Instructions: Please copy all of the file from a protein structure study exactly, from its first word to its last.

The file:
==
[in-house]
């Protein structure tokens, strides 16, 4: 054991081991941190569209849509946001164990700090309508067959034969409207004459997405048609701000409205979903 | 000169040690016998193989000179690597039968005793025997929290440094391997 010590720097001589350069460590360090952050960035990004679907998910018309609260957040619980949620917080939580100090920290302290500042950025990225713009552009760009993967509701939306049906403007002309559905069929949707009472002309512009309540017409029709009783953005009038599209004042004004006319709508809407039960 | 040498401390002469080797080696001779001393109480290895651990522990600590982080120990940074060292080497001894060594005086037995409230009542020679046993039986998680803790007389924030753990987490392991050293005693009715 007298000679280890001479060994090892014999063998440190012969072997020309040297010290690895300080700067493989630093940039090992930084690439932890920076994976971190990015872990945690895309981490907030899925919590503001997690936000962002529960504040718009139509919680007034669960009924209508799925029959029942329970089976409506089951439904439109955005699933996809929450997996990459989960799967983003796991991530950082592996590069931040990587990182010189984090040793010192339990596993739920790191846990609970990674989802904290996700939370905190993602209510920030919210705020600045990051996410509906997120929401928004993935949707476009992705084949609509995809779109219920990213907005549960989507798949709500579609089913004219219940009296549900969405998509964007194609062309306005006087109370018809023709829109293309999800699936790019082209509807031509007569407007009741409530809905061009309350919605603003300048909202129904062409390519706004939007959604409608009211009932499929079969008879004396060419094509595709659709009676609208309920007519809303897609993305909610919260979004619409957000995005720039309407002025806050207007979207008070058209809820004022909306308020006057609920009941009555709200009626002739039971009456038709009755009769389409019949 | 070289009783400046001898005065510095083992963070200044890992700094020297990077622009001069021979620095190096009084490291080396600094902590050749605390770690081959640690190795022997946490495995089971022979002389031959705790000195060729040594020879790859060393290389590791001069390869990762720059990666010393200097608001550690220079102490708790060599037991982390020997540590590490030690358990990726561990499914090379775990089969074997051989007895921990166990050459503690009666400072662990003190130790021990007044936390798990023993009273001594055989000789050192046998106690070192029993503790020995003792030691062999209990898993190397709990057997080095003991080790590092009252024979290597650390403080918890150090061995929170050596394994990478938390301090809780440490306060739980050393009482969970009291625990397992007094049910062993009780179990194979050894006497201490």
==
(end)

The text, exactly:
[in-house]
């Protein structure tokens, strides 16, 4: 054991081991941190569209849509946001164990700090309508067959034969409207004459997405048609701000409205979903 | 000169040690016998193989000179690597039968005793025997929290440094391997 010590720097001589350069460590360090952050960035990004679907998910018309609260957040619980949620917080939580100090920290302290500042950025990225713009552009760009993967509701939306049906403007002309559905069929949707009472002309512009309540017409029709009783953005009038599209004042004004006319709508809407039960 | 040498401390002469080797080696001779001393109480290895651990522990600590982080120990940074060292080497001894060594005086037995409230009542020679046993039986998680803790007389924030753990987490392991050293005693009715 007298000679280890001479060994090892014999063998440190012969072997020309040297010290690895300080700067493989630093940039090992930084690439932890920076994976971190990015872990945690895309981490907030899925919590503001997690936000962002529960504040718009139509919680007034669960009924209508799925029959029942329970089976409506089951439904439109955005699933996809929450997996990459989960799967983003796991991530950082592996590069931040990587990182010189984090040793010192339990596993739920790191846990609970990674989802904290996700939370905190993602209510920030919210705020600045990051996410509906997120929401928004993935949707476009992705084949609509995809779109219920990213907005549960989507798949709500579609089913004219219940009296549900969405998509964007194609062309306005006087109370018809023709829109293309999800699936790019082209509807031509007569407007009741409530809905061009309350919605603003300048909202129904062409390519706004939007959604409608009211009932499929079969008879004396060419094509595709659709009676609208309920007519809303897609993305909610919260979004619409957000995005720039309407002025806050207007979207008070058209809820004022909306308020006057609920009941009555709200009626002739039971009456038709009755009769389409019949 | 070289009783400046001898005065510095083992963070200044890992700094020297990077622009001069021979620095190096009084490291080396600094902590050749605390770690081959640690190795022997946490495995089971022979002389031959705790000195060729040594020879790859060393290389590791001069390869990762720059990666010393200097608001550690220079102490708790060599037991982390020997540590590490030690358990990726561990499914090379775990089969074997051989007895921990166990050459503690009666400072662990003190130790021990007044936390798990023993009273001594055989000789050192046998106690070192029993503790020995003792030691062999209990898993190397709990057997080095003991080790590092009252024979290597650390403080918890150090061995929170050596394994990478938390301090809780440490306060739980050393009482969970009291625990397992007094049910062993009780179990194979050894006497201490």